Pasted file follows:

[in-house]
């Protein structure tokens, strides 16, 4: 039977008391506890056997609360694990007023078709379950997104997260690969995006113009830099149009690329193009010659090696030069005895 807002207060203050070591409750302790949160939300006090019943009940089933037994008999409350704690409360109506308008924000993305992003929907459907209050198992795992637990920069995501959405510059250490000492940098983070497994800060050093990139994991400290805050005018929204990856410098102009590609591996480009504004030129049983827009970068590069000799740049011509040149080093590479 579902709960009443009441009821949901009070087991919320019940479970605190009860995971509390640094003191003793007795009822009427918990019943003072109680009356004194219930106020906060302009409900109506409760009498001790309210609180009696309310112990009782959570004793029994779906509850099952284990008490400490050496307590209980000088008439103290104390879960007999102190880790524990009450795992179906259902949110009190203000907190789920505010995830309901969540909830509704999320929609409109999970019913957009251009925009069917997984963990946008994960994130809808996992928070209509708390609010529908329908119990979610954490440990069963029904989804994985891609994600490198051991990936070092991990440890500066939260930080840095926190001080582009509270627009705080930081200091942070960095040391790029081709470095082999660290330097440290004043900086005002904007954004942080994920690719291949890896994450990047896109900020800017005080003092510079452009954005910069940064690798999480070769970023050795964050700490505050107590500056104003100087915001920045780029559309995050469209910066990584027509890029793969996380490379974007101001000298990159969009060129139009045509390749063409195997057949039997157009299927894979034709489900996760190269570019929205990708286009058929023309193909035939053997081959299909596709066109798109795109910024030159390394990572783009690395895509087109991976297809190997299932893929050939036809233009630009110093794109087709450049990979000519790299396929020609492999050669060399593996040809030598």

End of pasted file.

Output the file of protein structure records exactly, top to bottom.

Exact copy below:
[in-house]
């Protein structure tokens, strides 16, 4: 039977008391506890056997609360694990007023078709379950997104997260690969995006113009830099149009690329193009010659090696030069005895 807002207060203050070591409750302790949160939300006090019943009940089933037994008999409350704690409360109506308008924000993305992003929907459907209050198992795992637990920069995501959405510059250490000492940098983070497994800060050093990139994991400290805050005018929204990856410098102009590609591996480009504004030129049983827009970068590069000799740049011509040149080093590479 579902709960009443009441009821949901009070087991919320019940479970605190009860995971509390640094003191003793007795009822009427918990019943003072109680009356004194219930106020906060302009409900109506409760009498001790309210609180009696309310112990009782959570004793029994779906509850099952284990008490400490050496307590209980000088008439103290104390879960007999102190880790524990009450795992179906259902949110009190203000907190789920505010995830309901969540909830509704999320929609409109999970019913957009251009925009069917997984963990946008994960994130809808996992928070209509708390609010529908329908119990979610954490440990069963029904989804994985891609994600490198051991990936070092991990440890500066939260930080840095926190001080582009509270627009705080930081200091942070960095040391790029081709470095082999660290330097440290004043900086005002904007954004942080994920690719291949890896994450990047896109900020800017005080003092510079452009954005910069940064690798999480070769970023050795964050700490505050107590500056104003100087915001920045780029559309995050469209910066990584027509890029793969996380490379974007101001000298990159969009060129139009045509390749063409195997057949039997157009299927894979034709489900996760190269570019929205990708286009058929023309193909035939053997081959299909596709066109798109795109910024030159390394990572783009690395895509087109991976297809190997299932893929050939036809233009630009110093794109087709450049990979000519790299396929020609492999050669060399593996040809030598």